Case Summaries – Fourth Department Decisions Released on September 29, 2017
Criminal Case Summaries:
People v Boyd (KA 12-00373) – 4AD affirms D’s convictions for attempted criminal possession of a weapon in the second and third degrees. D was a front-seat passenger in a car police pulled over. Based on D’s nervous and anxious behavior, police asked him to exit the car. When he did so, police saw a gun sticking out from under the front passenger seat. D then attempted to pull away as police handcuffed him. 4AD finds that the evidence is legally sufficient to establish that D possessed the gun, and that he believed it was operable. 4AD explains that a defendant can be found guilty of attempted CPW even when a gun is not operable, where there is evidence the defendant believed it was operable. Here, there was sufficient evidence that D believed and intended the gun to be operable—i.e., the gun was loaded, D was nervous and anxious, and D attempted to flee
People v Davis (KA 14-02227) – 4AD reserves decision and remits the matter to the trial court. The lower court erred in concluding that D failed to establish a prima facie case of discrimination when the prosecutor exercised a peremptory challenge against the only African-American prospective juror on the panel. 4AD notes that D is also African-American, that neither defense counsel nor the prosecutor asked the prospective juror at issue any questions, and the court’s general questions did not distinguish the prospective juror from any of the other prospective jurors. Under these circumstances, the totality of the relevant facts raised an inference of discrimination. The burden then shifted to the prosecutor to articulate a nondiscriminatory reason for challenging the prospective juror, and the lower court should have ruled whether that reason was pretextual.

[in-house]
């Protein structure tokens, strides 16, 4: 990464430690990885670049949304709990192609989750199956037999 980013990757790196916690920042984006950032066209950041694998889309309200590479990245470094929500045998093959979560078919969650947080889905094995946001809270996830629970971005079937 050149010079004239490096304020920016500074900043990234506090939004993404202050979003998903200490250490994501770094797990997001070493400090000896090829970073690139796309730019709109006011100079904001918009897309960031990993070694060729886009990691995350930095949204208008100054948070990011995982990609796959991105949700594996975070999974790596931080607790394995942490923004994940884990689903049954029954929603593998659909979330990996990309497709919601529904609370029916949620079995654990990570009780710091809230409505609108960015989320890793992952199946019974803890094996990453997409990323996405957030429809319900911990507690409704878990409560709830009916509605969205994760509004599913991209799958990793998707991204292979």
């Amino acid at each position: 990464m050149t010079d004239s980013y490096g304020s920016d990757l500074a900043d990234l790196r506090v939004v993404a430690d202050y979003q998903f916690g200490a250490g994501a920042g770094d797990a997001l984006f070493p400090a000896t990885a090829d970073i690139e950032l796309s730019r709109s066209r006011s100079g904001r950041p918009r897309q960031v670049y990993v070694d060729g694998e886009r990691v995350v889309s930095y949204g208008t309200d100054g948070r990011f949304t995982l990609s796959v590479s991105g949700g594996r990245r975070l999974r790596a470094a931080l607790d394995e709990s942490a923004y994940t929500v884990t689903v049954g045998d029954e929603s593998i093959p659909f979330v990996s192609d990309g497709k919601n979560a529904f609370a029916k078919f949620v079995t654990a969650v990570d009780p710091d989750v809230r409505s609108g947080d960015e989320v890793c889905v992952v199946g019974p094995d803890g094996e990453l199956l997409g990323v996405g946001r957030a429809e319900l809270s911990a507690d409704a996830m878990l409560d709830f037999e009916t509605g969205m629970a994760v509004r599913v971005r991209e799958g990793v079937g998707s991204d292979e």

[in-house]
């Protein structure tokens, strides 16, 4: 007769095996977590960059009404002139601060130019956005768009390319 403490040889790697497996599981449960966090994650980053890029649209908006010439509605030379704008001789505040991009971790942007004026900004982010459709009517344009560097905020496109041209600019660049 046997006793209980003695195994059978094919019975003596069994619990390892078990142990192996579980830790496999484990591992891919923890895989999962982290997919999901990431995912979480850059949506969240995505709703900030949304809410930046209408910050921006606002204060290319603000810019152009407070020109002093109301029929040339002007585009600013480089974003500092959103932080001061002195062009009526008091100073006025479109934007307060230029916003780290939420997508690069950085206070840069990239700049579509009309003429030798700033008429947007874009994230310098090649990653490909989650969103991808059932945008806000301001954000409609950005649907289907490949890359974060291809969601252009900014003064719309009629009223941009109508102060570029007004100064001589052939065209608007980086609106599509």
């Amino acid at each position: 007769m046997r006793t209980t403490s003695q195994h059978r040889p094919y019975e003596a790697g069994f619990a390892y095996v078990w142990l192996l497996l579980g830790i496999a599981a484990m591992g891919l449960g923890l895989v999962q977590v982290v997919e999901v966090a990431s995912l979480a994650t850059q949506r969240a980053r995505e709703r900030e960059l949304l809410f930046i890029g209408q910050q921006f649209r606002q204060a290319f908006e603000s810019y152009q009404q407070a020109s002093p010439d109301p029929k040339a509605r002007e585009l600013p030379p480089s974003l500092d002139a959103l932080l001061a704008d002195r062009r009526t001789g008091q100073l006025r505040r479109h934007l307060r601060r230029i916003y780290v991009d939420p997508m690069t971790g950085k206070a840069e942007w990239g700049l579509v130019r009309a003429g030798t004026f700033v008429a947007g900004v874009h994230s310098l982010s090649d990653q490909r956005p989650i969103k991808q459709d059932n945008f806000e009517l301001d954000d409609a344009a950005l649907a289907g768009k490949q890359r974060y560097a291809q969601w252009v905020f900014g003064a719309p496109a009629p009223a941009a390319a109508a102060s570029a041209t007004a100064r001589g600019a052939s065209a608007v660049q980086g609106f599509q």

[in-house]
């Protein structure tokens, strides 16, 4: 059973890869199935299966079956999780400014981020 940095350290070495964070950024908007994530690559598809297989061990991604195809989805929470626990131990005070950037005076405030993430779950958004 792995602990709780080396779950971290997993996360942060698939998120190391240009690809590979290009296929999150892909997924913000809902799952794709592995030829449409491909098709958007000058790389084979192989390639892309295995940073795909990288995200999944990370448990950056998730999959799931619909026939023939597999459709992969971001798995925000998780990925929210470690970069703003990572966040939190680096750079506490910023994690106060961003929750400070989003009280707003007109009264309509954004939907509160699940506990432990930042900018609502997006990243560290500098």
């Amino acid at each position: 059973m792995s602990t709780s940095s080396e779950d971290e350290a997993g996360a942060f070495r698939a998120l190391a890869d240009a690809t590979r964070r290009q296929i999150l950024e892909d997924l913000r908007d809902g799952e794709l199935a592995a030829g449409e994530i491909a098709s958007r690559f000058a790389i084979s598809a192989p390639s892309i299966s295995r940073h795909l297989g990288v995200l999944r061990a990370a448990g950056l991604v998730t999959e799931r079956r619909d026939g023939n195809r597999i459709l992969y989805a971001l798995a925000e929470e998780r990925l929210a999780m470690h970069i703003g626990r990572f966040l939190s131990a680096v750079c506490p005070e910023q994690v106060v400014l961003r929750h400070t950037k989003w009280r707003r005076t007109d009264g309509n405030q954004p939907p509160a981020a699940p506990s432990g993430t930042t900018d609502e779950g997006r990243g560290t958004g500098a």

People v Lewis (KA 15-00205) – 4AD reverses D’s conviction for murder, among other charges, because the lower court erred in denying his motion to suppress statements he made to police. When a detective asked D whether he would come to the police station to answer questions, D said that he would not go “without a family member or a lawyer present”. D then went to the station, accompanied by a man whom he considered to be like a father to him. At the station, D waived his Miranda rights and provided a written statement. 4AD finds that D’s initial statement constituted an invocation of the right to counsel. 4AD relies on People v Stroh (48 NY2d 1000), in which the Court of Appeals determined that the defendant invoked his right to counsel when he said that “he ‘would like to have either an attorney or a priest to talk to, to have present’ ”.
People v Saraceni, Jr. (KA 15-00321) – 4AD modifies D’s sentence by striking as a condition of probation the requirement that D consent to the waiver of his Fourth Amendment right protecting him from unreasonable searches and seizures of his person, home, and personal property and to submit to chemical tests of his breath, blood or urine, and by striking special condition nine (abstain from the use or possession of alcoholic beverages and submit to appropriate alcohol testing) as a condition of probation. D pled guilty to first-degree sexual abuse. Although D acknowledged that his criminal behavior was related to drug/alcohol abuse, there was no evidence that D was under the influence of alcohol or drugs when he committed the offense or that he had a history of drug or alcohol abuse. 4AD finds that the waiver and consent to search, as well as special condition nine, are not enforceable because they are not related to the probationary goal of rehabilitation.